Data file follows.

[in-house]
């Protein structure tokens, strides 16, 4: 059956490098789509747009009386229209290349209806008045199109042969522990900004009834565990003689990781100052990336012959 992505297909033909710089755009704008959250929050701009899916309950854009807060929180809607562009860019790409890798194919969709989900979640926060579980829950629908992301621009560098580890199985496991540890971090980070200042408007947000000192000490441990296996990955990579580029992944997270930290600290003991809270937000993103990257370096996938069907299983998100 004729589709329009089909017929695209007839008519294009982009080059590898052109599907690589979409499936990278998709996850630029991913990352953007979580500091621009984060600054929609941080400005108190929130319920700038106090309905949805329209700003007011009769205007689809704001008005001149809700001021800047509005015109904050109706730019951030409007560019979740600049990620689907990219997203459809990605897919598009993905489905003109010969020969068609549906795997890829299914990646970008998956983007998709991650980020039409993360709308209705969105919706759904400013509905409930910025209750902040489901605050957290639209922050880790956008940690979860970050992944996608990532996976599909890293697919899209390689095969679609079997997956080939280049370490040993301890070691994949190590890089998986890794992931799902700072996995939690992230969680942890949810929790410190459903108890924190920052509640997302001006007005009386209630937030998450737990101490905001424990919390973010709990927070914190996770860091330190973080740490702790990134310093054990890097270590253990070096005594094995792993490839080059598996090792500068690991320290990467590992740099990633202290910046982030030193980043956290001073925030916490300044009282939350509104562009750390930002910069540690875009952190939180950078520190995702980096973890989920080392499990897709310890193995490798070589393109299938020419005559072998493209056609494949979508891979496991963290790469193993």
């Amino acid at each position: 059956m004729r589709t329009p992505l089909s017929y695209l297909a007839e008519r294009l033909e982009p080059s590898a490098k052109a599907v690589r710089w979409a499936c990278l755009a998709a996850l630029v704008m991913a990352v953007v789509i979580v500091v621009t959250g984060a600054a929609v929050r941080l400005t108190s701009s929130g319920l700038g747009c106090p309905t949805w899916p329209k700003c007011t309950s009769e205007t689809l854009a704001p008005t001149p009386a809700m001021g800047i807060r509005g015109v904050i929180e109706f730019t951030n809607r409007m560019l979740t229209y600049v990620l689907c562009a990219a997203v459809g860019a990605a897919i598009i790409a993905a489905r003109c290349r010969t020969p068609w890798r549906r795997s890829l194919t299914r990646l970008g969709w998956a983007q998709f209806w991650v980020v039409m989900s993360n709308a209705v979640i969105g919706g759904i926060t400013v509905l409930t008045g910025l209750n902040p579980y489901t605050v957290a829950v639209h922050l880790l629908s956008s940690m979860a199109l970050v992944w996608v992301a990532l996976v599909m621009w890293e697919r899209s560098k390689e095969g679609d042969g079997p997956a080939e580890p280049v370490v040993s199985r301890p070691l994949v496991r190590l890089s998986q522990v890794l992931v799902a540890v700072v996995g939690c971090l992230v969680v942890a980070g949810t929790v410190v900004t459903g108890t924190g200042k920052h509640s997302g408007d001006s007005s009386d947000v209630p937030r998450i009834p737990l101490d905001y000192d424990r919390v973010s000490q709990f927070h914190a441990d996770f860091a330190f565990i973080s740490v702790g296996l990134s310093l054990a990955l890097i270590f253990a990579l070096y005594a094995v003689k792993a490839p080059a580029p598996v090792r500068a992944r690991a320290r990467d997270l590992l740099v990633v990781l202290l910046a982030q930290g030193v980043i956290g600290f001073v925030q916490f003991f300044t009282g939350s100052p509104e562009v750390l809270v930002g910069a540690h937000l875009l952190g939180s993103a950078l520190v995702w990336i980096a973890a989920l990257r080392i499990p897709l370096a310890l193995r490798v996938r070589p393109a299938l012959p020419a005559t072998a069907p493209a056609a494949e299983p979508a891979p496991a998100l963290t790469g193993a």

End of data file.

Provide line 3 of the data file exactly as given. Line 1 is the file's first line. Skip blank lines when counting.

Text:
């Amino acid at each position: 059956m004729r589709t329009p992505l089909s017929y695209l297909a007839e008519r294009l033909e982009p080059s590898a490098k052109a599907v690589r710089w979409a499936c990278l755009a998709a996850l630029v704008m991913a990352v953007v789509i979580v500091v621009t959250g984060a600054a929609v929050r941080l400005t108190s701009s929130g319920l700038g747009c106090p309905t949805w899916p329209k700003c007011t309950s009769e205007t689809l854009a704001p008005t001149p009386a809700m001021g800047i807060r509005g015109v904050i929180e109706f730019t951030n809607r409007m560019l979740t229209y600049v990620l689907c562009a990219a997203v459809g860019a990605a897919i598009i790409a993905a489905r003109c290349r010969t020969p068609w890798r549906r795997s890829l194919t299914r990646l970008g969709w998956a983007q998709f209806w991650v980020v039409m989900s993360n709308a209705v979640i969105g919706g759904i926060t400013v509905l409930t008045g910025l209750n902040p579980y489901t605050v957290a829950v639209h922050l880790l629908s956008s940690m979860a199109l970050v992944w996608v992301a990532l996976v599909m621009w890293e697919r899209s560098k390689e095969g679609d042969g079997p997956a080939e580890p280049v370490v040993s199985r301890p070691l994949v496991r190590l890089s998986q522990v890794l992931v799902a540890v700072v996995g939690c971090l992230v969680v942890a980070g949810t929790v410190v900004t459903g108890t924190g200042k920052h509640s997302g408007d001006s007005s009386d947000v209630p937030r998450i009834p737990l101490d905001y000192d424990r919390v973010s000490q709990f927070h914190a441990d996770f860091a330190f565990i973080s740490v702790g296996l990134s310093l054990a990955l890097i270590f253990a990579l070096y005594a094995v003689k792993a490839p080059a580029p598996v090792r500068a992944r690991a320290r990467d997270l590992l740099v990633v990781l202290l910046a982030q930290g030193v980043i956290g600290f001073v925030q916490f003991f300044t009282g939350s100052p509104e562009v750390l809270v930002g910069a540690h937000l875009l952190g939180s993103a950078l520190v995702w990336i980096a973890a989920l990257r080392i499990p897709l370096a310890l193995r490798v996938r070589p393109a299938l012959p020419a005559t072998a069907p493209a056609a494949e299983p979508a891979p496991a998100l963290t790469g193993a």